However if I had a problem tenant and at say at the 4 month point before the end of the first 6 month fixed contract I told them I would not be offering a new fixed term and they kicked off about going I wonder would I then have to go down the S8 route anyway and what burden of proof would I have to provide?  Have you ever had a tenant refuse to go and if so what action did you take?

    I am sure we have all had those tenants who are just a nightmare (not meaning those who have a legit problem or complaint) but for example if I have just spent 3 months and a few thousand refurbished a house to a high standard and they sign a contract that says the property is no smoking and they smoke and generally treat it like c**p currently at the end of the inital 6 months I have the choice not to keep them and can simply tell them I am not allowing the fixed term to continue to a periodic tenancy.  Will the abolishment of S21 stop me from doing this and what about my rights to protect my investment?   The Gov seem very quick to announce these sweeping changes without any meat to the bones in terms of detail.  It will be interesting to see what they mean by taking into consideration a Landlord's concerns about regaining control of their property.

    In the past I have given people who perhaps are not entirely "mainstream" the benefit of the doubt (ie have a ccj or no history of references) - one chap who actually declared bankruptcy whilst my tenant was the best tenancy I ever had and we still in touch 10 years later.  The odd one however has not been good and this legislation if it stops me from terminating the tenancy will prevent me from ever giving this type of applicant the benefit of the doubt in future.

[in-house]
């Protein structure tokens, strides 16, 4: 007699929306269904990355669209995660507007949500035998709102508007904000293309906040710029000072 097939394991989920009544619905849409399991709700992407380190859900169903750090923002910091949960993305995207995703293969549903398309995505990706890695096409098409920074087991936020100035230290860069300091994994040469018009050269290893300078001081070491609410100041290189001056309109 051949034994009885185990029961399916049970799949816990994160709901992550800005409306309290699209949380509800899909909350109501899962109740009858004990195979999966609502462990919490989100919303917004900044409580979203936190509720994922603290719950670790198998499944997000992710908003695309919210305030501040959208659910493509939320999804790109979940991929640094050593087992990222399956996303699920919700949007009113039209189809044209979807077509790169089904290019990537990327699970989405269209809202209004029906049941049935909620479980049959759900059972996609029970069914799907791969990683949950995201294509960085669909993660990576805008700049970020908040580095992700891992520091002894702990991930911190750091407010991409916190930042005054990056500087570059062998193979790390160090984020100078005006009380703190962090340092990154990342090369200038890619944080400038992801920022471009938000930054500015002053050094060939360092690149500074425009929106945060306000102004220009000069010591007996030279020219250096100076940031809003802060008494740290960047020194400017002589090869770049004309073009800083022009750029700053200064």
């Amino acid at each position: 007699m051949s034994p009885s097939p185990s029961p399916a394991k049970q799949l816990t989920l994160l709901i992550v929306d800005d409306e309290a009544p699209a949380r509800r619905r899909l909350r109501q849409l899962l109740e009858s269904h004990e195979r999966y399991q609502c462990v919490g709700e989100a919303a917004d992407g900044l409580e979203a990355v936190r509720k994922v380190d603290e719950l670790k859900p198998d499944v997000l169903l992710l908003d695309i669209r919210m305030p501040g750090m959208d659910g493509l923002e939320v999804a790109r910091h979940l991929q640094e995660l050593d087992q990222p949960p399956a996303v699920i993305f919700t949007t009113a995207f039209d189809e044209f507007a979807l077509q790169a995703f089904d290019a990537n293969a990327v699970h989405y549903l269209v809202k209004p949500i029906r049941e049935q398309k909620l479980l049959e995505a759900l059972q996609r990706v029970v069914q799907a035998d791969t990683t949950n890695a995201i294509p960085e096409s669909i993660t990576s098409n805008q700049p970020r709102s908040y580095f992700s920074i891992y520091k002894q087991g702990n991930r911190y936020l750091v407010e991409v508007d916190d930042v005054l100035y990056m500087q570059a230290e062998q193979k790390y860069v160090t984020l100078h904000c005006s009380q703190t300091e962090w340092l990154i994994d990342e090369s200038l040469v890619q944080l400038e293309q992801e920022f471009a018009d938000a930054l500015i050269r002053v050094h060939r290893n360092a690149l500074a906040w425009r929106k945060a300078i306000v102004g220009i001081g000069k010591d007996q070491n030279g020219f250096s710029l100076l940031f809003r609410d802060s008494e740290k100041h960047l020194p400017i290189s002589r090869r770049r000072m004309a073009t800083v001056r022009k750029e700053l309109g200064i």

I have notice the term Gov  use is dilution of S21. I wonder what they mean by that?

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    As we know there are lots of different reasons for giving notice and I expect it will take a few test cases to make things clearer. However with the  poor quality of judges around it will still be a lottery.

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    Hi HCW

    Yes it is possible to issue a 6 month fixed term AST with no rollover, which can be replaced with another fixed term at its expiry.

    However, this won't help if the proposed changes come into play. It sounds like legislation is changing to mean all tenancies will be for a minimum of 3 years, without a genuine reason to end it. It remains to be seen exactly what that means, but selling or moving in yourself seem to be genuine reasons.

    Looks like we're moving closer to the German system where every tenancy is open ended. LL can sign a fixed term agreement at the start and state the reason he wishes to end it after, say 2 years. Then if said reason doesn't happen, tenancy becomes open ended.

    We'll have ait and see what is proposed.

    I have a lot of sympathy for tenants wanting longer term tenancies, but then so do we! Tighter and quicker courts to evict the bad'ns would be welcomed by all

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    Lots of landlords will be property hopping. Moving in and out of properties as reason to get round the open end tenancies.  Always ways round the problem.

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    Good point but what if you are lucky enough to have family home and children.  I can see a lot of alleged marital break ups from married landlords happening Smile

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    Hi Douglas

    Might work for some, but not for us. We used to live in 3 we now rent out, but we wouldn't want to move back in, we're retired living on the south coast!

    Some are saying we're going to get well and truly stitched up, but I don't it will be that detrimental for us.

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    Perhaps you could use it as your holiday home, need it for other members of the family the list goes on.